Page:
Historical Overview + Documentation
While the U.S Bureau of Roads and the National Park Service provided a philosophical framework for highway and roadside design, individual designers were responsible for interpreting and implementing these ideas. The Minnesota Department of Highways was fortunate to call upon the skills of Arthur R. Nichols, perhaps the most productive landscape architect in the history of the state, and one of the individuals credited with establishing the field of landscape architecture in Minnesota.
Nichols attended the Massachusetts Institute of Technology (MIT) where
he studied engineering, architecture, and landscape design. He was the
first person to graduate from MIT’s newly created landscape architecture
program. From 1902 to 1909 Nichols worked for landscape architect Charles
W. Leavitt, Jr. in New York City where he met his future partner Anthony
Morell. In 1909 Nichols and Morell formed a partnership and moved to Minnesota
(the two had become familiar with the state while working for Leavitt
on the landscape of “Glensheen”, Chester A. Congdon’s
Morel and Nichols’ list of achievements is lengthy. The firm designed dozens of parks, city master plans, residential subdivisions, civic centers, and college campuses. They also designed private estates, country clubs, cemeteries, and parkways. In 1926, after Morell’s death, the firm consulted on the location, grading, and landscaping of proposed roads in Glacier National Park and designed the grounds of the popular Glacier Park Hotel.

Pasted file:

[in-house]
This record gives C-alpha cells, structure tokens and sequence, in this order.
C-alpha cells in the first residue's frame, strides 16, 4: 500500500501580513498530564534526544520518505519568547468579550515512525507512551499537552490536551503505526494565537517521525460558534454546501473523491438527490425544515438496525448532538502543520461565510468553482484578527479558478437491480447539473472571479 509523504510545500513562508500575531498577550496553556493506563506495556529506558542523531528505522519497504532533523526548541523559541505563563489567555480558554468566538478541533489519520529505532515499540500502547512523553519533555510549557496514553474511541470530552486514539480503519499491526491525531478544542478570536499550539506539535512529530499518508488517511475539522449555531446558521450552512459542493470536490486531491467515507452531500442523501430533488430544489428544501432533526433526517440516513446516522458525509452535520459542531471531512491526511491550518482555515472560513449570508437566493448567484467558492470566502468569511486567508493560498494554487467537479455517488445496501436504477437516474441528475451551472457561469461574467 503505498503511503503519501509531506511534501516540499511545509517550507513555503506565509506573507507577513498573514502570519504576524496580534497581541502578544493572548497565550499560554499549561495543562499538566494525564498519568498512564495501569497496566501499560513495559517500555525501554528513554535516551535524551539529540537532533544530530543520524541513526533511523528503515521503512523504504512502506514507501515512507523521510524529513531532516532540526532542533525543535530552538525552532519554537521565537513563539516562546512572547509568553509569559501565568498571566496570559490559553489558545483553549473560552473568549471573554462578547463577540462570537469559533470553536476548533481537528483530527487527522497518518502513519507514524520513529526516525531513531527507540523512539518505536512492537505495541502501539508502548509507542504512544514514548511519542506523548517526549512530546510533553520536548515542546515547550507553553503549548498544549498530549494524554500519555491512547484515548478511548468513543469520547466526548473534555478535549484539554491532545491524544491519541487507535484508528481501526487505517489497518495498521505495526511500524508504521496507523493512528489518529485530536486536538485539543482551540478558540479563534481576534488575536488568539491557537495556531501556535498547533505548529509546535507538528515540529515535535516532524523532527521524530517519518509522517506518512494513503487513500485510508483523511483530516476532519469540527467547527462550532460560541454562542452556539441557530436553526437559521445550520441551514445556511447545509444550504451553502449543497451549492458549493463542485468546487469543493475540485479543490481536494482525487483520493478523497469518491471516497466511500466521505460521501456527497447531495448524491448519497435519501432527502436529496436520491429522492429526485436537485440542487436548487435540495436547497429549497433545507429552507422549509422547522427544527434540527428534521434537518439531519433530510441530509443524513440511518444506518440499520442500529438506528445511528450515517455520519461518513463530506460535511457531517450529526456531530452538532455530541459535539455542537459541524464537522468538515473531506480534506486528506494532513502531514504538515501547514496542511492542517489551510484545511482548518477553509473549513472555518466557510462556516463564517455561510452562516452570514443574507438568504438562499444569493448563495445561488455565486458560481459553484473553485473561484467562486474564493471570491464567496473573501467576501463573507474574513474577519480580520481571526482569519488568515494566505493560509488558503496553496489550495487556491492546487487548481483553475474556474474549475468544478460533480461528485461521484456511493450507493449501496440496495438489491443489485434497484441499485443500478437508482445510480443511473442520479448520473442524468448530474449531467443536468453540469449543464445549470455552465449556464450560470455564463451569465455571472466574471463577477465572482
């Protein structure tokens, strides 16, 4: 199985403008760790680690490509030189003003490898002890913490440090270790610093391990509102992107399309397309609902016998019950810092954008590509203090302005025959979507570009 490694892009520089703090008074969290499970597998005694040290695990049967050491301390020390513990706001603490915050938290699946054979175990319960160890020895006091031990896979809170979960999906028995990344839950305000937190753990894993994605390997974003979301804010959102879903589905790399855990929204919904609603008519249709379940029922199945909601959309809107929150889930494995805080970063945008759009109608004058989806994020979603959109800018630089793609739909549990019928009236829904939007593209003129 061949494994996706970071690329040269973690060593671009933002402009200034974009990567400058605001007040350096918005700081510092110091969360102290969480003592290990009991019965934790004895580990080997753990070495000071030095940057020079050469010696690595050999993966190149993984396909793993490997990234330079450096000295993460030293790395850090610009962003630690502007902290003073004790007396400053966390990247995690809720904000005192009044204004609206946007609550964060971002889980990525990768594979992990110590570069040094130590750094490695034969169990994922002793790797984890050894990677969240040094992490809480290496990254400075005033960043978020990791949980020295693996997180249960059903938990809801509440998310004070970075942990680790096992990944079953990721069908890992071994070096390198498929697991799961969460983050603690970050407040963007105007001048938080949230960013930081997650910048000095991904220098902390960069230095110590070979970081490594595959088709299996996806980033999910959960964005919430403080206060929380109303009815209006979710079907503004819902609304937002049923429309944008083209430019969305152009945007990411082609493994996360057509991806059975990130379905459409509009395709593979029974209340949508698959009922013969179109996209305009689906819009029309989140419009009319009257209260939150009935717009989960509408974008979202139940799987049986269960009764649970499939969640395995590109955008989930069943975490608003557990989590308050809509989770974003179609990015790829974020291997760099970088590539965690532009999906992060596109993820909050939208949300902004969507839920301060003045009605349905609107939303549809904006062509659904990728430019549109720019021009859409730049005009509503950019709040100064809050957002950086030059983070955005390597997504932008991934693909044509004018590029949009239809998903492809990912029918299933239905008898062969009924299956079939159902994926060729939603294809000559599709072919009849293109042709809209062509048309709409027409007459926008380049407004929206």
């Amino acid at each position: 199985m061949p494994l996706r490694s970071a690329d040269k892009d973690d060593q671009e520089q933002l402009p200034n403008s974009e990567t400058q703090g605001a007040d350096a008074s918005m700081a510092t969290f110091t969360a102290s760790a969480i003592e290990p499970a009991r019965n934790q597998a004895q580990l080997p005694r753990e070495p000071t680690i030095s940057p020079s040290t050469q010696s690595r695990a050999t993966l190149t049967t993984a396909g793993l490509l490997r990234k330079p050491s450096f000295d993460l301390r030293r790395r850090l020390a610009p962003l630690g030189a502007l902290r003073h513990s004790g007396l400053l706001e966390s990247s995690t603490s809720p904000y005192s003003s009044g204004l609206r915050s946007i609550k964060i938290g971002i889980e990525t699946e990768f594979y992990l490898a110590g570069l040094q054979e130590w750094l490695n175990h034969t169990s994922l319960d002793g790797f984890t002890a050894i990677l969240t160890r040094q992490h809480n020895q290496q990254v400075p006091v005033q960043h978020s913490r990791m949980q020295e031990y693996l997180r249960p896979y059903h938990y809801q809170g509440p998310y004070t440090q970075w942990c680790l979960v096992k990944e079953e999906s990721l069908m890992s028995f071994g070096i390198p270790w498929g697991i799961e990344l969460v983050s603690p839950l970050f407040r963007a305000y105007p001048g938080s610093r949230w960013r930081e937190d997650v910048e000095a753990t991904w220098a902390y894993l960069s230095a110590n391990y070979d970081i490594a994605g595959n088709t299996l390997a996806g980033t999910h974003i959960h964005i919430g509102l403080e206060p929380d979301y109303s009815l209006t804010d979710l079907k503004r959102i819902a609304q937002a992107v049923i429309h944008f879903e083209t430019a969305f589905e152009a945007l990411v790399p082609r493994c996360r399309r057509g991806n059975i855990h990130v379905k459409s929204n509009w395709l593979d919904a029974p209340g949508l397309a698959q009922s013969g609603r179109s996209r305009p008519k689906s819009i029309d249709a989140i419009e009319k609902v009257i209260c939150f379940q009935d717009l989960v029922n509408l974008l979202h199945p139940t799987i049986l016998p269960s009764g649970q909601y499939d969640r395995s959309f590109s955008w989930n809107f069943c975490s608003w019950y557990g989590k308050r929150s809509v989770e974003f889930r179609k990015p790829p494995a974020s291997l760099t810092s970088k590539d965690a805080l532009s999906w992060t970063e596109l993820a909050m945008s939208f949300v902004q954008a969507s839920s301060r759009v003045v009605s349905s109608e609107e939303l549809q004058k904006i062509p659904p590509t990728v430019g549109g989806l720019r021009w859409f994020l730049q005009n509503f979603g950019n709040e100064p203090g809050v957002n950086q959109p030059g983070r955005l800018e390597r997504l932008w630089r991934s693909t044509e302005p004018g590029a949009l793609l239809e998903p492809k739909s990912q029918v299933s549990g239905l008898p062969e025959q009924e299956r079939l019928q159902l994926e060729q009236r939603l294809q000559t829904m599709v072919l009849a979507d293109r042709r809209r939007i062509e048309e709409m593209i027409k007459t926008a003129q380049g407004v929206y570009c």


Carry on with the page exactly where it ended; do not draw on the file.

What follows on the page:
Nichols became the Roadside Development Division's first Consulting Landscape Architect in 1932. The study found that Nichols designed most of the division's waysides, scenic overlooks, and historical markers built during the 1930s and ‘40s and helped formulate the division's early policies and goals. As the principal designer during the division's first decade, Nichols had a tremendous impact on the state's roadside development work.
Nichols was also a leading figure in the new roadside development movement nationally, as well as a spokesman within Minnesota. His training in both civil engineering and landscape architecture gave him the practical training and technical knowledge to design safe and efficient roadways that preserved and enhanced the scenic qualities of the landscape.
In 1940 Nichols wrote that it is "more and more imperative to provide turnouts, overlooks, and roadside parking areas where the tourist may rest and enjoy the scenery with a full degree of safety." He commented that roadside development facilities, "when carefully planned and developed, can be convenient, restful, and impressive. They become an asset to the traveling public."
After a long career, Nichols retired in 1960 at the age of 80.